Health experts have estimated that nearly 44 million Americans have some form of cardiovascular disease. About 1.5 million Americans will have a heart attack this year, and more than 500,000 Americans will die because of their cardiovascular problems. For half of them, the first sign of heart disease is death. By age 56, heart disease will be the principal cause of death in 30 percent of American women and 50 percent of men.
What is remarkable about these figures is not only that they are so high — but that they do not have to exist. Cardiovascular illness is a mindbody problem that can be prevented.
Among the leading cause of heart ailments is coronary artery disease. This involves atherosclerosis and fatty plaque formation that cause a narrowing in the blood vessels. Because the heart is a pump that circulates blood, when blood vessels are narrowed, the heart becomes strained because it has to work harder to get its job done. Constricted arteries and vessels also reduce blood flow back to the heart and to other organs, including the brain.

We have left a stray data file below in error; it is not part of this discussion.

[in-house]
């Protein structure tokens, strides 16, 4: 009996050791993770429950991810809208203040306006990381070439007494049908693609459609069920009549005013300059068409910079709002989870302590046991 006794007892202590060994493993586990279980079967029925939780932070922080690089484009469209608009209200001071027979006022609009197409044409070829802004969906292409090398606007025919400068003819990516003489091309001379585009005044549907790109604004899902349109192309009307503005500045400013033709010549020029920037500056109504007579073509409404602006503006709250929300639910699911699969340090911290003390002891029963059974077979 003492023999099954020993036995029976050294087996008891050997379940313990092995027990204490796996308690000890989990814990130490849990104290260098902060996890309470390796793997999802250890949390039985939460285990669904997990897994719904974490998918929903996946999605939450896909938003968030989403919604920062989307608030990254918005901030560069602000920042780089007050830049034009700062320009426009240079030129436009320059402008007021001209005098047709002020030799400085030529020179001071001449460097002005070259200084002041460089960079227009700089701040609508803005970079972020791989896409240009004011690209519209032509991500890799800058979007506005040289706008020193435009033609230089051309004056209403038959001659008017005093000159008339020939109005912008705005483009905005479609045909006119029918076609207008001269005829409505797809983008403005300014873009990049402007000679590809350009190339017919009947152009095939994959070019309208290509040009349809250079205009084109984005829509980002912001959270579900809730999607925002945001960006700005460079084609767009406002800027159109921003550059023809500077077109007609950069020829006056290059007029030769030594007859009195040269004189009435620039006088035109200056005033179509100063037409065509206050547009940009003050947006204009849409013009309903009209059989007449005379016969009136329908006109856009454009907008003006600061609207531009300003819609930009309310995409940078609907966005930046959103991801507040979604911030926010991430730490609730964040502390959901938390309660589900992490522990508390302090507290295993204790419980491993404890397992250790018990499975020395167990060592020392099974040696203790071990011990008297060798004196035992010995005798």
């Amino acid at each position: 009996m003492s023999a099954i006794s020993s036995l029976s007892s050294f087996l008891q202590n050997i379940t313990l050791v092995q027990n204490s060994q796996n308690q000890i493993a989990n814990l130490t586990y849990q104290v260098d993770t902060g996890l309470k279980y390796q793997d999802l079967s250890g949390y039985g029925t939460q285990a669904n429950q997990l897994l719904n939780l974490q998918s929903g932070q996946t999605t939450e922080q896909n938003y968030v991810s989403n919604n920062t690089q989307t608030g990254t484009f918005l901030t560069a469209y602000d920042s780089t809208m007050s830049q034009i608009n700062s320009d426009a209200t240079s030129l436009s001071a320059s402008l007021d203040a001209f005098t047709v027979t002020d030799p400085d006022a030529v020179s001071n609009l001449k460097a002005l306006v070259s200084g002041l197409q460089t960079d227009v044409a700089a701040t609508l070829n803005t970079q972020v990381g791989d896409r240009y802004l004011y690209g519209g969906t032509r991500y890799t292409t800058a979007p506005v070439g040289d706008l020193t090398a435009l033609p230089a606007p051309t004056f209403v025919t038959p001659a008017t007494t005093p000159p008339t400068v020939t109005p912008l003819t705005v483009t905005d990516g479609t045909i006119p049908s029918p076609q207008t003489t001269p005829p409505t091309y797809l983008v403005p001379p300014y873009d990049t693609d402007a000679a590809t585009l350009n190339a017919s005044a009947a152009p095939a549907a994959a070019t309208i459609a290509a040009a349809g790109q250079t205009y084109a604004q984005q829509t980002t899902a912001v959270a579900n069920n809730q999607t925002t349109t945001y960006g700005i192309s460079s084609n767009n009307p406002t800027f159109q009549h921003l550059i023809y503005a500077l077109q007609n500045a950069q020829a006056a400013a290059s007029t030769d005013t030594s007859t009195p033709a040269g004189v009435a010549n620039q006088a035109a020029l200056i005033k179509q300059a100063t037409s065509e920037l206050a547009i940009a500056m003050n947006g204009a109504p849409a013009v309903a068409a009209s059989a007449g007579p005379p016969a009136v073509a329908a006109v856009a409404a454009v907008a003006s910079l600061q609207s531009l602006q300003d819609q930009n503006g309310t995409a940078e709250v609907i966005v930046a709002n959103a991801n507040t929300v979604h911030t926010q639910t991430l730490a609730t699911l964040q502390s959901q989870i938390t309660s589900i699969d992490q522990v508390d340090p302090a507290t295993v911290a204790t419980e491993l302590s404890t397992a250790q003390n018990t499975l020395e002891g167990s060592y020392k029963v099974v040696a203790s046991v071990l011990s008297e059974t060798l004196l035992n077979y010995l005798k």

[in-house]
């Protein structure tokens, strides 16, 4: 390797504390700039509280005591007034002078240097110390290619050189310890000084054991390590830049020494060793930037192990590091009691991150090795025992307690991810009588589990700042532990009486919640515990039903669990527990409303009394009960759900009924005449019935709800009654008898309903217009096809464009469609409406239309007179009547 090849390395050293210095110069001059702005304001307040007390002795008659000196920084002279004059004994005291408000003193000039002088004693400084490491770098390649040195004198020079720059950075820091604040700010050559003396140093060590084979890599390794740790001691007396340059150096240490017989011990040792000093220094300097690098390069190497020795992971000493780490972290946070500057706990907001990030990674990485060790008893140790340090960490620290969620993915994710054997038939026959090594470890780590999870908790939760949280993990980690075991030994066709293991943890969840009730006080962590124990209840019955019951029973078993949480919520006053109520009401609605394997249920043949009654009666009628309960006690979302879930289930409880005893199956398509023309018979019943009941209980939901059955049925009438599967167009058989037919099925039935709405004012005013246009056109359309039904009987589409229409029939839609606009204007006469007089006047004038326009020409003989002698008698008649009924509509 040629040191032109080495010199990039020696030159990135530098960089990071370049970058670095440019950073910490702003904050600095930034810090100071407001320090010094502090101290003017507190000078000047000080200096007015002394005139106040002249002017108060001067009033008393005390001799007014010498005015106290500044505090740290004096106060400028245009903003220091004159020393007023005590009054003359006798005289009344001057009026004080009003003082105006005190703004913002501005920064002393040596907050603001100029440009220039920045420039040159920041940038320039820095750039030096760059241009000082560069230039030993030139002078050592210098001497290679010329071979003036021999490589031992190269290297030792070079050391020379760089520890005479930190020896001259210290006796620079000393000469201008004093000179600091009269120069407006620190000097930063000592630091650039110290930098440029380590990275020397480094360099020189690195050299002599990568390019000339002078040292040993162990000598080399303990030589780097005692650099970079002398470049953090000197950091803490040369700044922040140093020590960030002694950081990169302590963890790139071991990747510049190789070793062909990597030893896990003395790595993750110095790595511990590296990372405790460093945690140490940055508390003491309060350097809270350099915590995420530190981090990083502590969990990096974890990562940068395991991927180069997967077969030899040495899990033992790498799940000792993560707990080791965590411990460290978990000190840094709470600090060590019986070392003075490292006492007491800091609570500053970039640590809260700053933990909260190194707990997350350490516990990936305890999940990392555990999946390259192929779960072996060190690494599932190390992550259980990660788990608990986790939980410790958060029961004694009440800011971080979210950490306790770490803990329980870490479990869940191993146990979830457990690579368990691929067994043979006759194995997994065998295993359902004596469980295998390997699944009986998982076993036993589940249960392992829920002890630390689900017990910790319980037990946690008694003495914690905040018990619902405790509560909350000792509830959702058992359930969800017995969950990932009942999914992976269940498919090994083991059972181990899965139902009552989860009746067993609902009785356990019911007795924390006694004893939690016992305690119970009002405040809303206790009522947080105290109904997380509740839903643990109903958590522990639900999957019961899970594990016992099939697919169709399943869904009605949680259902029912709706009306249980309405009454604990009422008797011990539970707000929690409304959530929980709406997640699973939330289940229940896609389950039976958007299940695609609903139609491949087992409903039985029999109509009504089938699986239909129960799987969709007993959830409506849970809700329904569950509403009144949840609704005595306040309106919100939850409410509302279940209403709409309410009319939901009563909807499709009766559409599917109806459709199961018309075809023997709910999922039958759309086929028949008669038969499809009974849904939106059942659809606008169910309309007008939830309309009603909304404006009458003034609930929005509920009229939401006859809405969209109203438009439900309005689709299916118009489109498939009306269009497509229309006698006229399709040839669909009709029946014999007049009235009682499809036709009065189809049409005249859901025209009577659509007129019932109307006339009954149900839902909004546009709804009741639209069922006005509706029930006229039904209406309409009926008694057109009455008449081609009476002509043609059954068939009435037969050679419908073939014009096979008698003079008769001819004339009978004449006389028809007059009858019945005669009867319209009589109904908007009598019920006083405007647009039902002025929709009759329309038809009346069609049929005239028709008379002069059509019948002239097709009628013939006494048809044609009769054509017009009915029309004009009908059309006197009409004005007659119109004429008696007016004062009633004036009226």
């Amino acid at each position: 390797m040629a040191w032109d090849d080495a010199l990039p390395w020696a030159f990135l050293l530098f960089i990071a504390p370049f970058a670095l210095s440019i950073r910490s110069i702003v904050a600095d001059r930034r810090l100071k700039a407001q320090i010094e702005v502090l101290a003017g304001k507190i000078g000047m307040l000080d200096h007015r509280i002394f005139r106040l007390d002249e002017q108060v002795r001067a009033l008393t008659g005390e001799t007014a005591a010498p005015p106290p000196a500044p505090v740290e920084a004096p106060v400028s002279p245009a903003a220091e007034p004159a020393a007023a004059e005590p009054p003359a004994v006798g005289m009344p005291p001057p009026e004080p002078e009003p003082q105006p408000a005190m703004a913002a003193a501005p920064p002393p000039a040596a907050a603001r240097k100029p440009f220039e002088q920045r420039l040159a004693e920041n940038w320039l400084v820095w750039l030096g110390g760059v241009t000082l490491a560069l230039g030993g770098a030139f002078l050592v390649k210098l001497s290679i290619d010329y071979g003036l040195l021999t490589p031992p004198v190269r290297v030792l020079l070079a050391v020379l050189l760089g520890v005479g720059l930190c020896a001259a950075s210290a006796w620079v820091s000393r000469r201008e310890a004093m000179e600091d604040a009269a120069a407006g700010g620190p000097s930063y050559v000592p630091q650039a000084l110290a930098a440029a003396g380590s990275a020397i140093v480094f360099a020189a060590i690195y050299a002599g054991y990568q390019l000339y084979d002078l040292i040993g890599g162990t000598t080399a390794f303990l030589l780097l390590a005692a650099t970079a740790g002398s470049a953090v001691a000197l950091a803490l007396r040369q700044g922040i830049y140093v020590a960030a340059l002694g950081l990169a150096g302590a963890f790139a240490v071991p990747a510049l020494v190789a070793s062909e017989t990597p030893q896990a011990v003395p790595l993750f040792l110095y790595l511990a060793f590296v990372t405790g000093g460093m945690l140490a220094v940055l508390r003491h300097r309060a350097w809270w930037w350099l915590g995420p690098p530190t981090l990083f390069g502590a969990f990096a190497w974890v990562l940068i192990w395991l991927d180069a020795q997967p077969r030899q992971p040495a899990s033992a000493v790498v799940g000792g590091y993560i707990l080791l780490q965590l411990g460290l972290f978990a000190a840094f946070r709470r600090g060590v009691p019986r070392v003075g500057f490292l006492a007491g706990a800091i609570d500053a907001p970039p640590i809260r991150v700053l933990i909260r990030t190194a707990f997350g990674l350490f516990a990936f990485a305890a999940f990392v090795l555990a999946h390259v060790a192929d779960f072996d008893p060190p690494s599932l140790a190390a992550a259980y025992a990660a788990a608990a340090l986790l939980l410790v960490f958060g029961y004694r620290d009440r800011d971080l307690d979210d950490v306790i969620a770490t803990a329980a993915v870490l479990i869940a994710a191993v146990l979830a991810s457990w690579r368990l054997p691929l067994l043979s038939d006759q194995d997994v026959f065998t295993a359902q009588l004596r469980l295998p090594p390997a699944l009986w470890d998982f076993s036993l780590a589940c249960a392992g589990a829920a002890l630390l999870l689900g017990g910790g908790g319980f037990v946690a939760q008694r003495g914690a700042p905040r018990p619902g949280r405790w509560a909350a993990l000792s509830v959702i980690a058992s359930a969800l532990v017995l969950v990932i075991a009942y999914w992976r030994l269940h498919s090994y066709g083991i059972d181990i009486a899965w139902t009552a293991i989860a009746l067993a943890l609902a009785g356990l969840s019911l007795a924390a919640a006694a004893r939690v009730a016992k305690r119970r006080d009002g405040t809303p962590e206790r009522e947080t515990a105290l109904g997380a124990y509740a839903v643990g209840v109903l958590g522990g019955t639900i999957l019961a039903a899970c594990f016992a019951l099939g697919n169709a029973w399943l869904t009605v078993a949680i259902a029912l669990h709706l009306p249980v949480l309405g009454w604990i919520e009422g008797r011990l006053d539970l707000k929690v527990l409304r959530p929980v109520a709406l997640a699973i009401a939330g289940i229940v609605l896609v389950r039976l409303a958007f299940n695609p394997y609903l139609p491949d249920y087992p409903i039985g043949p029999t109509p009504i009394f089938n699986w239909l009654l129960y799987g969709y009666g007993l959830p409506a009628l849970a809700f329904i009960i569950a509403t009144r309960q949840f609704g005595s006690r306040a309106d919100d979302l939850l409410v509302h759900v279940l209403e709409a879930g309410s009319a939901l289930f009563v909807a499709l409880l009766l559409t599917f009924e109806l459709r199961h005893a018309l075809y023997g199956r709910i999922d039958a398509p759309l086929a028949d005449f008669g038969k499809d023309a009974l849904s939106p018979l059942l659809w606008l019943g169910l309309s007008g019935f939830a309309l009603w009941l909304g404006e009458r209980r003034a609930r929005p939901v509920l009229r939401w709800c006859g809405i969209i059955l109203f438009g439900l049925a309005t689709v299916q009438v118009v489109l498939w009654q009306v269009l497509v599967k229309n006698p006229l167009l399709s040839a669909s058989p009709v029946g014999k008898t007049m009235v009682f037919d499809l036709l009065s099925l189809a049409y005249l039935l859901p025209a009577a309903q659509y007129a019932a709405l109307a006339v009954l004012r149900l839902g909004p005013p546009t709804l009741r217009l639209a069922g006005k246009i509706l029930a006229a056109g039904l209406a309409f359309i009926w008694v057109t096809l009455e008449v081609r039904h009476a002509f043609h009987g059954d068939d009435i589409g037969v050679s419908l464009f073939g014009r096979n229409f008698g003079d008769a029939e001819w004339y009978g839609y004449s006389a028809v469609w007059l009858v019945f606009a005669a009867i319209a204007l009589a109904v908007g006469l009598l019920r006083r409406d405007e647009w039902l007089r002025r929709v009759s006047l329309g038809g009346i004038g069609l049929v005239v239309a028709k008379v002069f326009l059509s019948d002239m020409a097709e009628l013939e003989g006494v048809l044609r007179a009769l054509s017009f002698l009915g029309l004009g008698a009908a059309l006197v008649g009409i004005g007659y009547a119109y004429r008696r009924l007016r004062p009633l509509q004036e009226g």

The process that causes constricted blood flow, because it is silent and hard to identify, often goes unnoticed by routine physical exams, until it is too late. As a consequence, it is critically important that we develop an active approach to our cardiovascular health that includes an awareness of our personality functioning, stress levels, heredity, and other lifestyle risk factors such as smoking, exercise and nutrition. We can then make changes, if necessary, that can greatly reduce our chances of heart disease.
A phenomenon called “free radical” pathology has been identified as a contributing factor to atherosclerosis. A free radical is a kind of unstable molecule formed by oxidation. Free radicals seek each other out and “cross-link,” which is similar to the coming together of cells in a scar when a wound heals. Cross-linking leads to a process like scarring on the arterial walls that restricts blood flow and puts strain on the heart. Free radicals are generated naturally with age, but stress biochemistry can significantly increase their numbers.